iconFellows Reunion

Remarks from Randy Barton at the Laird Fellowship 35th Reunion:

I want to thank Ann for a delightful and touching retrospective of the life of Geordie Laird that she presented to all of us last night. It captured quite beautifully Geordie's spirit, his sense of fun, and his life of hard work and accomplishment as pure enjoyment.

I've spoken in the past about Geordie; tonight I want to talk about the Laird Fellowship, and from a personal perspective.

The wonderful recounting of Geordie's life appropriately did not talk about the end of his life. But I want to tell you how it affected me, and I have a good reason to do this. There are events in our lives, public and private, that are of such enormity that we will forever remember everything around us when we heard of it: where we were, what we were doing, the details of the conversation that was interrupted by this news.

Geordie's death is one of those moments for me. The small details remain in my mind with a sharp, total recall that I wish would someday blur, but I know they won't. A few days later, when Peggy and I were driving to the church for Geordie's memorial service, I said to her "this is the saddest thing that I have ever known in my life," and to this day it still is.

But then, over the following weeks and months, the Laird Fellowship was conceived and began to take shape. Ted Ashford, whom many of you remember from his years on the Selection Committee, deserves enormous credit for this vision and for transforming the vision into reality.

And then a wonderful thing happened: scarcely six or seven months after Geordie's death, Jim Zumsteg became the first Laird Fellow. Jim had a feeling for the Laird Fellowship that seemed uncanny, and having Jim come into our lives at that time as the first Laird Fellow was a great joy.

And then, following Jim we have had… (and here, recited not read, follows the list of the next 34 Laird Fellows after Jim – see list attached).

I will never cease to be amazed by how something so powerful and positive could emerge from what was truly a great tragedy. The opportunity to know these 35 people, and become good friends with many of them, has changed my life.

The Laird Fellowship has evolved over time. While it was conceived with a very clear vision, and has not deviated from that vision over these 35 years, it has still grown in ways not anticipated at its inception. After ten years, we decided that it would be fun to see these first ten Fellows again, together, and see how they were moving along in their young careers. Also, we wanted to "show them off" to the many friends and family members who had generously endowed this Fellowship, and so the first Laird Fellowship Reunion was held.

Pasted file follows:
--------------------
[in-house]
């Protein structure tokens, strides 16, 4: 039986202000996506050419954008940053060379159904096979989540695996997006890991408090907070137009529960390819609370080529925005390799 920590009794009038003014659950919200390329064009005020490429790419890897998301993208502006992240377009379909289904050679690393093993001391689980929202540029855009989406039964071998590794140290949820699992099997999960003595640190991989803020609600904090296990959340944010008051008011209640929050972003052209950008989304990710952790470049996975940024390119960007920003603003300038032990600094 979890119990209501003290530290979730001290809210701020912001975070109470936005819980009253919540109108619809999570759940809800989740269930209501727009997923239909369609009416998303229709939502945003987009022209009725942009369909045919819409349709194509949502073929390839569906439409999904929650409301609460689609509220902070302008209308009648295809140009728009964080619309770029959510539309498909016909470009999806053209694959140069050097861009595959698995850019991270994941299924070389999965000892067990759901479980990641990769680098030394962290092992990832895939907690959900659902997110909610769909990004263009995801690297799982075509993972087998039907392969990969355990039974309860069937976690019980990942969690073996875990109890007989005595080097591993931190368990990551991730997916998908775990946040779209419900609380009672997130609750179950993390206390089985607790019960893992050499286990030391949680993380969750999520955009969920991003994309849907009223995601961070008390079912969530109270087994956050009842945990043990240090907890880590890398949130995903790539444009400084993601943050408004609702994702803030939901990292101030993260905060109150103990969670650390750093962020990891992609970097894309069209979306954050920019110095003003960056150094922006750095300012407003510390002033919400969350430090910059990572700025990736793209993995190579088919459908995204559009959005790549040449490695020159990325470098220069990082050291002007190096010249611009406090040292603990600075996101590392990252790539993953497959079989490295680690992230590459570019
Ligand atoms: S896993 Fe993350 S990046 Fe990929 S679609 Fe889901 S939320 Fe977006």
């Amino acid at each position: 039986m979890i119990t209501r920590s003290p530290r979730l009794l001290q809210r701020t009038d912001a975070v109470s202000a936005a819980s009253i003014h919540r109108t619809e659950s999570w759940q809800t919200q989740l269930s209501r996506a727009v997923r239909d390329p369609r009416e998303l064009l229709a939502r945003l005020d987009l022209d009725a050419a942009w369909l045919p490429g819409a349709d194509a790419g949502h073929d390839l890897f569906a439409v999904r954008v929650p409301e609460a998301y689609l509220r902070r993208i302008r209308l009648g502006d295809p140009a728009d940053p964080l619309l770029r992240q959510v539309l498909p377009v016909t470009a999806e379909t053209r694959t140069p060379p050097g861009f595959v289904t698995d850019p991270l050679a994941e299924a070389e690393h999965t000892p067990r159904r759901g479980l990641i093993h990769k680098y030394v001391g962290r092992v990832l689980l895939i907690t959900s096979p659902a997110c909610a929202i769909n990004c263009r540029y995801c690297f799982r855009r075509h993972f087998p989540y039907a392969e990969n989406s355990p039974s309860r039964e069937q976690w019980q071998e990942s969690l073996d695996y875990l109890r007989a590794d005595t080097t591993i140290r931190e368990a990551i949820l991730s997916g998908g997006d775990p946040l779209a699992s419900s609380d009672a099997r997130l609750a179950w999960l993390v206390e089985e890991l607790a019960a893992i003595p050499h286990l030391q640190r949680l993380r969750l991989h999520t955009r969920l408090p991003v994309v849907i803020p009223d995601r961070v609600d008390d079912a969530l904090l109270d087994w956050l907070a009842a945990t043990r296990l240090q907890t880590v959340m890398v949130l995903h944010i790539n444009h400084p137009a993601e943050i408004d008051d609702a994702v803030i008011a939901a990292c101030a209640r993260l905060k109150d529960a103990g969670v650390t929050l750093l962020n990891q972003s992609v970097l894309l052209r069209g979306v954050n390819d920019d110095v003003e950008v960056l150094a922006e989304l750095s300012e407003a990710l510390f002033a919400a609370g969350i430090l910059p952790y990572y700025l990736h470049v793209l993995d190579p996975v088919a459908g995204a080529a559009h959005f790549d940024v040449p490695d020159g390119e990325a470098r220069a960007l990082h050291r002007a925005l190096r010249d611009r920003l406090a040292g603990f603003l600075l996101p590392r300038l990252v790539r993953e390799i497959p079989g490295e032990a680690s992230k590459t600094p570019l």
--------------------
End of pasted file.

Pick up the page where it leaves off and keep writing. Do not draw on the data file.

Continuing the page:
As this reunion took place, we realized that this was an opportunity to create a bond among a group of people who had one key thing in common, the title of Laird Fellow. We were hopeful that they would enjoy getting to know each other, and we further hoped that all would come to feel that the sum of the Laird Fellowship could be greater than the sum of its individual components. We also looked for ways to involve Laird Fellows in the selection process, so in the eleventh year, we started inviting Laird Fellows to serve on the Selection Committee. By now 22 Fellows have participated and without exception they have greatly enjoyed the experience. Opportunities for this participation will increase in the future as the composition of the Selection Committee evolves.

And as you realize, we have now held Laird Fellowship Reunions every five years, ever since that first one 25 years ago. Our original vision for the Fellowship defined the selection criteria and those have never changed – in fact, we refer back to them almost every year as we go through the often agonizing process of selecting the next Laird Fellow. What has evolved is our vision of the Fellowship as a cohesive body, and how that concept can be nurtured.

When the Fellowship is awarded, it is awarded with no strings attached. Years ago, when Michael Kazz, the 12th Laird Fellow, decided to leave the University of Delaware earlier than expected, with the Laird Fellowship fresh in his hands, Dean Byron Pipes went nearly ballistic and wanted to revoke the award in response to this perceived betrayal. Ann and Ted and I all told him, "No, Byron, Michael should go where he decides he needs to go," and off Michael went to Arizona, with his Fellowship still in hand. Recently we have had other "fresh" Fellows decamp from the University to seize new opportunities, and we wish them well. There really are no strings attached to this award.

On the other hand, this Fellowship is also a privilege, and with privilege comes responsibility.

We hope that the Laird Fellowship is not just something nice that happened to you once, but is something that you carry with you forever. And we hope that you find value in associating with other Laird Fellows, and that perhaps as a group you discover that you can do things and make contributions that surpass what you could do as individuals.

The message I'd like to convey to all of you is that the Laird Fellowship belongs to YOU, and its future really rests in your hands. Ann and her children, and I as well, will always be involved, will always care, but what happens with the Fellowship will be done by the Fellows. It will be as much as you make of it. Please take good care of it.